Mowarin, who holds a degree in finance from the University of Texas but studied fashion in Milan for seven months, started working on designs and brought on a tailor that March.

In September, with $10,000 saved, she quit her job at Credit Suisse and took a job at a tech start-up so she could still make some money but also devote more time to her own budding company while learning more about the luxury space.

Mowarin officially launched Koviem out of her New York City apartment in January 2018.

Koviem's custom sizing is accomplished by simply entering your height and gender and uploading just two photos of yourself (front and profile) wearing form-fitting clothes (to enhance accuracy). Then Koviem deploys AI technology that uses spatial referencing to determine your measurements "with high precision," according to Koviem's website. For the technology, Koviem is in a collaborative contract with 3-D body scanning company 3DLOOK (which recently raised a $1 million seed round); it, in turn, is using Koviem's feedback from data aggregation to perfect its technology, says Mowarin.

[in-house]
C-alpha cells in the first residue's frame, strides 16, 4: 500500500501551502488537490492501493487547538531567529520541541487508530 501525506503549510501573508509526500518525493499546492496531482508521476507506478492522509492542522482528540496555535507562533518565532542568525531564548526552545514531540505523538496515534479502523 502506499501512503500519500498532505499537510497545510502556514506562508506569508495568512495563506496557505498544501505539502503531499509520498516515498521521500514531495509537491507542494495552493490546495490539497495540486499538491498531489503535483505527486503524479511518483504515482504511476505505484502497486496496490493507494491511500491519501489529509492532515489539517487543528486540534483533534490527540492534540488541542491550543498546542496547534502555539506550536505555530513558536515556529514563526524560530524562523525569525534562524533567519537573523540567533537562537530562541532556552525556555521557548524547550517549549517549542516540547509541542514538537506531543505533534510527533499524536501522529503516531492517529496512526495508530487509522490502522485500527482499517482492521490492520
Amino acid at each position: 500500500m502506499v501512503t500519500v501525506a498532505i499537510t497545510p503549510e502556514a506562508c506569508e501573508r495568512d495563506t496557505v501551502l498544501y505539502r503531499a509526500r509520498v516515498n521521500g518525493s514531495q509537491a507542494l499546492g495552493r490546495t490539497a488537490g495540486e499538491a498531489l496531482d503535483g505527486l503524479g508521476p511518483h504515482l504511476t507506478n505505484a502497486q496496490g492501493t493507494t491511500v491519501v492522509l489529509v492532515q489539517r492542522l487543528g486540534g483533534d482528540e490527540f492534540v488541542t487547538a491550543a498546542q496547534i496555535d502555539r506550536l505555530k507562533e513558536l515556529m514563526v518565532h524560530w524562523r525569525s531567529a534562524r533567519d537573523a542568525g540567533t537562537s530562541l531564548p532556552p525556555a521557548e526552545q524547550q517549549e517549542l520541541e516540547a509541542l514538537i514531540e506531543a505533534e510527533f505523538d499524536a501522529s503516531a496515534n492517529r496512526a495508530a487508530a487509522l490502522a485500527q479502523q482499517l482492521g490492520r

The collection includes a slew of suits in varying styles and colors, and Koviem also offers a bespoke offering, starting at $650, which follows a more traditional method that includes a consultation and in-person fitting.

For the Milano Suit — a $550 suit featuring high-waisted, modern slim fit pants and a strong-shoulder jacket — Mowarin drew inspiration from the silhouettes she saw Italian women wearing in Milan. Meanwhile, the Millennial Suit — also $550 and defined by its shawl lapel, structured shoulders and classic cigarette pant — is the most popular option, she says, with 58.4 percent of consumer interest centering around that product.

"The Millennial Suit, that one really is an ode to our generation and how we're breaking boundaries," she says.

The suits are made by a tailor with whom Mowarin partners and his apprentices. Since every suit is uniquely made, she explains, all patterns are cut by hand and the suits are assembled using a combination of a sewing machine and hand-sewing. Typically, it takes three to four weeks from order confirmation to shipment.

Millennial suit; photo by Daniel Sonnentag

Right now, Koviem consists of only Mowarin and her tailor, thought she enlists the help of freelancers for the tech responsibilities. Mowarin designs all of the suits herself, working closely with the tailor. It was important to her to use a tailor who was trained in designing and sewing for the female silhouette.